A laughing young girl seated at a restaurant table, with a Christmas tree in the background, holding hands with Minnie Mouse.

Disney World Travel

Taking a vacation to Disney World was one of the most enjoyable and manageable trips we have had with Maya. The accessibility and accommodations that were made for her disability were positively fantastic. Thank you Disney for your exemplary focus on special needs.

My husband was not looking forward to this trip but we wanted to do it for our daughter. He does not like crowds, nor does he enjoy the “Disney experience”. Fortunately, Maya’s face in this picture says it all and melted away his irritation for most of the trip.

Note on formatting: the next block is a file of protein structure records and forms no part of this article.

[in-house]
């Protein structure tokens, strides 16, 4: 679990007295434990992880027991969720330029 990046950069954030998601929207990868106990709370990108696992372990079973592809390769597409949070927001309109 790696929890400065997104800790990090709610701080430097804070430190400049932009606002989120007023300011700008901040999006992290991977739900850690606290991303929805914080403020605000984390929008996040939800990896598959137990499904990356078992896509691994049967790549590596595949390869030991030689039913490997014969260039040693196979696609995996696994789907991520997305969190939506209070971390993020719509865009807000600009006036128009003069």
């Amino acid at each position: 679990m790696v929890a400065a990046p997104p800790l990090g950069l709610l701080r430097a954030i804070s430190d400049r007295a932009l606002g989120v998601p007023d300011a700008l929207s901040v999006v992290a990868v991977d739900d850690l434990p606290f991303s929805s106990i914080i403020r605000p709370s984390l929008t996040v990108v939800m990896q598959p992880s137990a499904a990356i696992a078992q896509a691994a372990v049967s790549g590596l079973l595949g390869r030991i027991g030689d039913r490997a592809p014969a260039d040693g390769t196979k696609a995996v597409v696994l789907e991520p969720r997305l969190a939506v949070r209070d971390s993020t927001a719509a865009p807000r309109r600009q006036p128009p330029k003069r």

Maya loved the characters and being with her older cousin. She was comfortable. There was minimal stress associated with transitioning from getting onto and off of buses, rides, and into and out of restaurants. They even had designated areas within restaurants that were reserved for guests in wheelchairs and their families (in case other tables were filled). Wow! I could not believe how special they made us all feel. Disney recognizes the need for the entire family to have a break and enjoy each other. Whereas other trips are exhausting because of the constant thinking, planning, and lifting associated with negotiating inaccessible places, this trip was tiring for the right reasons; pure fun. I have told so many people that I felt that in many ways it was easier to navigate Disney World then it is our daily routine outside of our home because of their disability awareness.